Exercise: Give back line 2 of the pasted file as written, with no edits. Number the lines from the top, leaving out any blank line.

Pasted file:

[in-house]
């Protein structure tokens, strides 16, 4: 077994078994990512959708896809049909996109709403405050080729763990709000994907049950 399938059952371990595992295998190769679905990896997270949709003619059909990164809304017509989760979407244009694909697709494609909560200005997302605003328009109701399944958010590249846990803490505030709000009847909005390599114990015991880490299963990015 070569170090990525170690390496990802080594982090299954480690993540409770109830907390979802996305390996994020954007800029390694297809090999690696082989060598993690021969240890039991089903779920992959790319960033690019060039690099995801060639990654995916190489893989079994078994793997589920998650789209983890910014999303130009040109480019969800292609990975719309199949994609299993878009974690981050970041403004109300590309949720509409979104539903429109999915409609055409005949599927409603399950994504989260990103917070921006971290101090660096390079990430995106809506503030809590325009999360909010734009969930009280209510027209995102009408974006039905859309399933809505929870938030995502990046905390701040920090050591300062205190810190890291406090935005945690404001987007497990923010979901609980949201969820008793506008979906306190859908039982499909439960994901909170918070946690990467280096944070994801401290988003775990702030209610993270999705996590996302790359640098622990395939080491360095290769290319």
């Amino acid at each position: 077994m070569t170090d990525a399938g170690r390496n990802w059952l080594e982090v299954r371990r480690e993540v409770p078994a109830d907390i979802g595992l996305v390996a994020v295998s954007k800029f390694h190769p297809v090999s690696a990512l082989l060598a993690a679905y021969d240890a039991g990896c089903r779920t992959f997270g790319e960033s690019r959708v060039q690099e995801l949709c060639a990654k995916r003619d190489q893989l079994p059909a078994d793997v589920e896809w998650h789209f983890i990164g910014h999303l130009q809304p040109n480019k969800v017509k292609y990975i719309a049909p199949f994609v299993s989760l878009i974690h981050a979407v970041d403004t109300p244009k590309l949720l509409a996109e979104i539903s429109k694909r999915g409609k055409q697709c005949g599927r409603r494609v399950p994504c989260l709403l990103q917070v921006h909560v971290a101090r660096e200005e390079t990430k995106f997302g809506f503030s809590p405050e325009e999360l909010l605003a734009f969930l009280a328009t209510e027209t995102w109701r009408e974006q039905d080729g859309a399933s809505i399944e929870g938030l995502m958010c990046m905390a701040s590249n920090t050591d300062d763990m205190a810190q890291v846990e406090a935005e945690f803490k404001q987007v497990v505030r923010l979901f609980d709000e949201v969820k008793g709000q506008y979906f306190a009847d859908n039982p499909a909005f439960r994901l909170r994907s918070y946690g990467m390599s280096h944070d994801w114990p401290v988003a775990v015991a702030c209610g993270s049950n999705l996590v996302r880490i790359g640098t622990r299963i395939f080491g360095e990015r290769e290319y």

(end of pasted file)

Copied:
């Protein structure tokens, strides 16, 4: 077994078994990512959708896809049909996109709403405050080729763990709000994907049950 399938059952371990595992295998190769679905990896997270949709003619059909990164809304017509989760979407244009694909697709494609909560200005997302605003328009109701399944958010590249846990803490505030709000009847909005390599114990015991880490299963990015 070569170090990525170690390496990802080594982090299954480690993540409770109830907390979802996305390996994020954007800029390694297809090999690696082989060598993690021969240890039991089903779920992959790319960033690019060039690099995801060639990654995916190489893989079994078994793997589920998650789209983890910014999303130009040109480019969800292609990975719309199949994609299993878009974690981050970041403004109300590309949720509409979104539903429109999915409609055409005949599927409603399950994504989260990103917070921006971290101090660096390079990430995106809506503030809590325009999360909010734009969930009280209510027209995102009408974006039905859309399933809505929870938030995502990046905390701040920090050591300062205190810190890291406090935005945690404001987007497990923010979901609980949201969820008793506008979906306190859908039982499909439960994901909170918070946690990467280096944070994801401290988003775990702030209610993270999705996590996302790359640098622990395939080491360095290769290319």